Family Promise Comes To Albany
Founded more than twenty years ago, Family Promise says its mission is to help homeless and low-income families achieve sustainable independence. The group has landed in Albany and has great plans for needy citizens.
The national Family Promise website displays this vision: a nation in which every family has a home, a livelihood, and the chance to build a better future together. Currently based on Clinton Avenue, the agency will soon open new facilities with the cooperation of Bethany Reformed Church on New Scotland Avenue, hoping to bring new normalcy to needy citizens.
Mary Giordano is Executive Director of Family Promise of the Capital Region. She says 11 host congregations will assist in providing housing and meals to three to four families, one week at a time, four times a year. "That adds up to 52 weeks. They will be there from 5:30 in the evening until 6:00 in the morning. They will receive an evening meal, shelter for their families, we'll have volunteers there to help the families, help the kids with homework or read to the children, spend some time with the adults. Now early in the morning, our van will pick them up and bring them to the day center. And we expect the day center to be on New Scotland Avenue at the Bethany Reformed Church parsonage. The pastor actually has a private home and has encouraged us to consider having our program there."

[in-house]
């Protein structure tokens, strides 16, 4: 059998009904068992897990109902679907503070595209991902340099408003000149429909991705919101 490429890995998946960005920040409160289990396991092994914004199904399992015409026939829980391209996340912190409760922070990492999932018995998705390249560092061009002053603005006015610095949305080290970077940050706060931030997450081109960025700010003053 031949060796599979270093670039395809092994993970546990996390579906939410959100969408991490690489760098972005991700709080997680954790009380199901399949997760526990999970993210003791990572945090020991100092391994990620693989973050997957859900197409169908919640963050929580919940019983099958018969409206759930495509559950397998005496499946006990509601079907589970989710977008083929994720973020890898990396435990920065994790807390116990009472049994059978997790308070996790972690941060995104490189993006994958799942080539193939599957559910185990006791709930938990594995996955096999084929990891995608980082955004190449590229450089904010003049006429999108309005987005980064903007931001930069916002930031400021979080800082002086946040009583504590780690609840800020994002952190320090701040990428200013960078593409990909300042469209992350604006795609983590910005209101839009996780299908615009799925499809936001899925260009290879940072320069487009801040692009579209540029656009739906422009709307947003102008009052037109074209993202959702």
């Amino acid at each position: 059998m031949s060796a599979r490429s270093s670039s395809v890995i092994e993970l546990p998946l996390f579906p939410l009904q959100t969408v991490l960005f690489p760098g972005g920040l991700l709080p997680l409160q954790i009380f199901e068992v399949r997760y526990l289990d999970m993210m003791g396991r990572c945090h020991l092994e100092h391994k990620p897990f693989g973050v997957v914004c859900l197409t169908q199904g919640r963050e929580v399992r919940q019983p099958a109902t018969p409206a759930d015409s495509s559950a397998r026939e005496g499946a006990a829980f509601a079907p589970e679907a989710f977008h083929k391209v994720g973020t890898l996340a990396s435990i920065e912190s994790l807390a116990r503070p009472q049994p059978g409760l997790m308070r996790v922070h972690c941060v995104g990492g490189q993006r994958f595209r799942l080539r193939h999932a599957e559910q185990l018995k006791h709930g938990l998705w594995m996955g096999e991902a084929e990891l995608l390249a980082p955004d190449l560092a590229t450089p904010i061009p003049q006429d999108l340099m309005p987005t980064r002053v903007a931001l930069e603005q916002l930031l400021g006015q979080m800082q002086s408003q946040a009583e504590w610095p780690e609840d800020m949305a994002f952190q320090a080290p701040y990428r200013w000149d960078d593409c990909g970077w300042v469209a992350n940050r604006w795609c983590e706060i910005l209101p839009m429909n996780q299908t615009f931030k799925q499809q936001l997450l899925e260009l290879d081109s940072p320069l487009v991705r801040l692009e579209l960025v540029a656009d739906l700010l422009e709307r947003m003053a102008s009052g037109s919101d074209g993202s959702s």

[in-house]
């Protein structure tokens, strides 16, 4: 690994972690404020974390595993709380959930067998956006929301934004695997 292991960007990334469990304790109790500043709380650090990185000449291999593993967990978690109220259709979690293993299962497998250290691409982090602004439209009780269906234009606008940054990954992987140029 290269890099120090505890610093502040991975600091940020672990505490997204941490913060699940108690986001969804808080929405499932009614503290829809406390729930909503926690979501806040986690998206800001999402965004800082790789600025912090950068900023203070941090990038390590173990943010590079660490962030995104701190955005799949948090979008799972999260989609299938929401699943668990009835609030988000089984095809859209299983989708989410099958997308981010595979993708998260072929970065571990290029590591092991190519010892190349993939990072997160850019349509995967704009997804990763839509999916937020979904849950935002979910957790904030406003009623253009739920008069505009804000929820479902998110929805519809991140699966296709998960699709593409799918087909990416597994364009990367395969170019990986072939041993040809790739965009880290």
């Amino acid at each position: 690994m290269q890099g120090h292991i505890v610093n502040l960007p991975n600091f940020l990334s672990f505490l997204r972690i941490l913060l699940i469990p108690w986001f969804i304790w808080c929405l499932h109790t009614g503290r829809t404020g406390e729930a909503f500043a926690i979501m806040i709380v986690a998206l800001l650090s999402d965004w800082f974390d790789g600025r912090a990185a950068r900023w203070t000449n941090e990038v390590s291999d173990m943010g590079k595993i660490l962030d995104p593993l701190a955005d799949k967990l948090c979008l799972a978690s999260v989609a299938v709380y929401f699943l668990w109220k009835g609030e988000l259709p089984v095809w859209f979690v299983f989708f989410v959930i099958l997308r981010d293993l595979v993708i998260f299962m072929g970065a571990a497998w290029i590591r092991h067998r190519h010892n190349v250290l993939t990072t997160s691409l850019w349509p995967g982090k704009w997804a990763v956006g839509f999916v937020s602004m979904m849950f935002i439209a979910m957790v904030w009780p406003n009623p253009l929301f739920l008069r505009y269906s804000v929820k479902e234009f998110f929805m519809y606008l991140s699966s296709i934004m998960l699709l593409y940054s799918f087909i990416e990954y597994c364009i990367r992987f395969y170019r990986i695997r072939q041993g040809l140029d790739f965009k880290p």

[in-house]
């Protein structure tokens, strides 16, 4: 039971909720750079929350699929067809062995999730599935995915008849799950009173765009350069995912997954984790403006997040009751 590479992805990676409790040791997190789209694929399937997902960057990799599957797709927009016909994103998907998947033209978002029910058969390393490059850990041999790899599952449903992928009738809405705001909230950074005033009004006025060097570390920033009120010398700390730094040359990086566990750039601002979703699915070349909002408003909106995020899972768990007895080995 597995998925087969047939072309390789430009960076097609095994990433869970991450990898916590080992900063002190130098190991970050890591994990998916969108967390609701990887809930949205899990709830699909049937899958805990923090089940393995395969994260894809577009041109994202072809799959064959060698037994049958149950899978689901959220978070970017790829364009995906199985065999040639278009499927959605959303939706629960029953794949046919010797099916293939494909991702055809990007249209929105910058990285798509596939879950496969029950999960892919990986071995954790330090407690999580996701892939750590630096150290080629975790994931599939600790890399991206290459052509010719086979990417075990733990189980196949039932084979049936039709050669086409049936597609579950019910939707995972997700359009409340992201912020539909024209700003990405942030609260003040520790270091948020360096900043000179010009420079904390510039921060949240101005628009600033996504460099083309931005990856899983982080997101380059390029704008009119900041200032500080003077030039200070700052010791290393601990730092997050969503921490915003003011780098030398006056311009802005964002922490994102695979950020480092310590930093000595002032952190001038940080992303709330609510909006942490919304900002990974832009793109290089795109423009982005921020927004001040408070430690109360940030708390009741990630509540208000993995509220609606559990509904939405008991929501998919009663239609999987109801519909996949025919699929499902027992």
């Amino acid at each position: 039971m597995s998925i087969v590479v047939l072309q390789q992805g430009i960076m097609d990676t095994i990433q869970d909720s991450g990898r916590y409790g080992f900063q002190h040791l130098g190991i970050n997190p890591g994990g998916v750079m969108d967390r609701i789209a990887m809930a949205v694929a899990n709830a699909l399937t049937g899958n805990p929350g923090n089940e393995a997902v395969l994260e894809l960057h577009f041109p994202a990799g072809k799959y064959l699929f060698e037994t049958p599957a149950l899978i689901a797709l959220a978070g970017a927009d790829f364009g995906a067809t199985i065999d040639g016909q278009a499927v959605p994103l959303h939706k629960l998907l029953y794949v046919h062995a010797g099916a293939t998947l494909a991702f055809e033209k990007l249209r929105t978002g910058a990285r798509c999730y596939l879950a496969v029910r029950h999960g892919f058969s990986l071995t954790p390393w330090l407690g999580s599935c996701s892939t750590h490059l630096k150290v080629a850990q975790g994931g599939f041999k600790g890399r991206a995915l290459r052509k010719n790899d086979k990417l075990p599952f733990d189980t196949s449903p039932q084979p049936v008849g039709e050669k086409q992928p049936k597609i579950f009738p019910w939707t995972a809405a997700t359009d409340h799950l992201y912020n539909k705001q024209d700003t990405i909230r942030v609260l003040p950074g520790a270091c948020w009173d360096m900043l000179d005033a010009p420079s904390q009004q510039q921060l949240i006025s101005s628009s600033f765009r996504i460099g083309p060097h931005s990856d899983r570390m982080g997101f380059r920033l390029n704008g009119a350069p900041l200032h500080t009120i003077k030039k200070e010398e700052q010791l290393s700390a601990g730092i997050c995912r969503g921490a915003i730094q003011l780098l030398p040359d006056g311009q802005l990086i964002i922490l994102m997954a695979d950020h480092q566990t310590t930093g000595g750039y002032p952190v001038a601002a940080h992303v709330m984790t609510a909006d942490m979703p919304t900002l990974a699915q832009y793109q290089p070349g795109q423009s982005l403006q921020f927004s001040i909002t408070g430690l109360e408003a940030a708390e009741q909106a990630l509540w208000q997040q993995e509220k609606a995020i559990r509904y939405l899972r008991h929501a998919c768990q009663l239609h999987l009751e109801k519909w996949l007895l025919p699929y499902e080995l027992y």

The day center will be the hub of the operation. "This is where the families will shower, do their laundry, where their children will get their transportation to school. According to New York State law, they have to be provided with transportation to the schools that they are in when they were homeless. The other option of course, is that they can enroll the children in the school district that the day center is in."
The day center will also serve as a legitimate physical address for the adults in the program. The not-for-profit program is funded by private donors.
Not everyone in the community is embracing Family Promise. Joe Sullivan is the longtime president of the Buckingham Pond - Crestwood Neighborhood Association. He says he’d like to see neighborhood residents more involved in the vetting process. The city Board of Zoning Appeals is conducting a hearing on the Family Promise application on March 11th at 5:30 p.m. at City Hall.
Sullivan pines that's the time most people are making their way home from work or sitting down to dinner, and he believes the downtown area is "less than safe after dark." "Hold a hearing on this in Mater Christi Church. They have a large auditorium space that can accommodate a maximum number of local residents who want to attend, but they're not gonna go down to city hall at 5:30 p.m. and not going to be able to get into a crowded chamber."
Sullivan is petitioning Mayor Kathy Sheehan, the Common Council and Zoning board to take steps to ensure community involvement by citizens living in the neighborhoods surrounding Bethany Church.
Again, Family Promise's Mary Giordano: "I think that when people really understand the program, that they will welcome it. I don't believe that anyone who is opposed to it truly understands not only the benefits of the program but how they could become involved as volunteers."